POLiS funds five new research projects


The POLiS board is funding five projects from its reserves with a total volume of around 600,000 euros, which complement the cluster's current research program. Out of 16 applications, those applicants whose ideas or concepts are particularly advanced and that are currently not or only marginally covered by research in the cluster were successful. They will now become Associate Fellows of the Cluster.




Towards haloaluminate-free Aluminum batteries - Dr. Sonia Dsoke

The aim of this project is to push the research frontiers on Aluminum batteries by developing a system based on non-corrosive electrolytes and on tailored interfaces. So far, an indispensable component of Al-based electrolytes is AlCl3, which provides a very corrosive environment. This represents a serious obstacle to the development of Al-batteries in terms of sustainability, safety and cost. In this project, alternative Aluminum salts will be explored in combination with deep eutectic solvents. On the other side, the Aluminum surface will be tailored by surface modifications in order to facilitate the Aluminum plating and stripping.



Sonia Dsoke since 2017 is the group leader for “Material synthesis for Energy Storage” at the Institute for Applied Materials – Energy Storage Systems at KIT. From 2012 to 2016 she was young research group leader designing novel electrodes for Hydrid Battery-Supercapacitors at ZSW-Ulm (Germany). Previously, she worked as a researcher at the University of Camerino (Italy) where she also obtained her PhD (in 2005). Her main research subjects are the development of novel advanced functional materials and electrolytes for supercapacitors, lithium and post-lithium ion batteries. Sonia Dsoke was honoured with the Brigitte-Schlieben-Lange Programm Grant (2017-2019, Ministry of Science and Culture, Baden-Württemberg) and a Young Investigator Group Grant (2012-2016, Federal Ministry of Education and Research, BMBF) within the framework “Energy Storage Initiative”.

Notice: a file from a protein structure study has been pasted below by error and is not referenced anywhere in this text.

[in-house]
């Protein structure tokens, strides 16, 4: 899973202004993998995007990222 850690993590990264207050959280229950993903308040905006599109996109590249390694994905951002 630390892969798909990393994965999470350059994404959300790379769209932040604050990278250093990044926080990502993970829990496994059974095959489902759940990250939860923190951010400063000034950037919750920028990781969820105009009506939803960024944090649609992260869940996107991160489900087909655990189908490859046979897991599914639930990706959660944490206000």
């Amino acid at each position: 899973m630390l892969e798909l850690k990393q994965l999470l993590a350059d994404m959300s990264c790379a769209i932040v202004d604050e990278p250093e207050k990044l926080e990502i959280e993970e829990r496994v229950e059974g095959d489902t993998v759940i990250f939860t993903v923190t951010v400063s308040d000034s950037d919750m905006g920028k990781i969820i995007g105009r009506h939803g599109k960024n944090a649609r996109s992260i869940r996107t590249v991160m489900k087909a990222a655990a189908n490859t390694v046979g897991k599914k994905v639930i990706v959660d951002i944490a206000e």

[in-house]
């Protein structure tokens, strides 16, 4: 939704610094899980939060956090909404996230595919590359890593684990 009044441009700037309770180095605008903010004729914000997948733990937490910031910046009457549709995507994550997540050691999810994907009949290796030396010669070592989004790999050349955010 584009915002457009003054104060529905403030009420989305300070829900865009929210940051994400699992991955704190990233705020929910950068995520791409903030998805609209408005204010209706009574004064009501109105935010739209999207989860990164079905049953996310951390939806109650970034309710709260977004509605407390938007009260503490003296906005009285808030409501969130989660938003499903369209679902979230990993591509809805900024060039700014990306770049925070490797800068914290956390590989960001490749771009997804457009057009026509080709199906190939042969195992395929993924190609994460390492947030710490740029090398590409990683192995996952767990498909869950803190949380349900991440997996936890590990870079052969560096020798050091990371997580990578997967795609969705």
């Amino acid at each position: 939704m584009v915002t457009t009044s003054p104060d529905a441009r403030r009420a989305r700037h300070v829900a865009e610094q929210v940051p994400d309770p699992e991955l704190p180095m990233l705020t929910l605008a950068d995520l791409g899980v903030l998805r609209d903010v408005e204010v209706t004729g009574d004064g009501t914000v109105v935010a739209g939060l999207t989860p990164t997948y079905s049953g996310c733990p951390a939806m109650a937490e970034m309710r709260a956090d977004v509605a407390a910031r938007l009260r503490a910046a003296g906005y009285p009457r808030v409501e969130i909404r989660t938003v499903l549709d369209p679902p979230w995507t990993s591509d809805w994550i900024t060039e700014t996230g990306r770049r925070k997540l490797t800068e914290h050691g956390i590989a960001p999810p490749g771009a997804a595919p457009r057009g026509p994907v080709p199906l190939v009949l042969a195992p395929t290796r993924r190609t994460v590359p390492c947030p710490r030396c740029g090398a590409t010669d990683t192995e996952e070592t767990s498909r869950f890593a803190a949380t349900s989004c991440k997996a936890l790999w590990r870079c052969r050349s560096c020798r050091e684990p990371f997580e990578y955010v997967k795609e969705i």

Intercalation mechanism of alkali metal ions in carbon based anode materials - Dr. Holger Euchner

Understanding and improving carbon based anode materials is of significant importance for lithium and particularly post-lithium ion technology.
Especially, the storage mechanism of alkaline metals in non-graphitic carbons that can be obtained from bio waste and is e.g. used in sodium ion batteries, is still largely debated.
To elucidate the underlying processes, the storage mechanism of Li, K and Na in different types of carbon based model systems will be investigated by atomistic simulation methods.



  • 04/2016 - present Research Scientist, Helmholtz Institute Ulm, Germany
  • 09/2015 - 04/2016 Research Scientist, Ulm University, Germany
  • 11/2012 - 09/2015 Research Scientist, Vienna Univeristy of Technology, Austria
  • 11/2007 - 11/2012 Research Scientist, Stuttgart University, Germany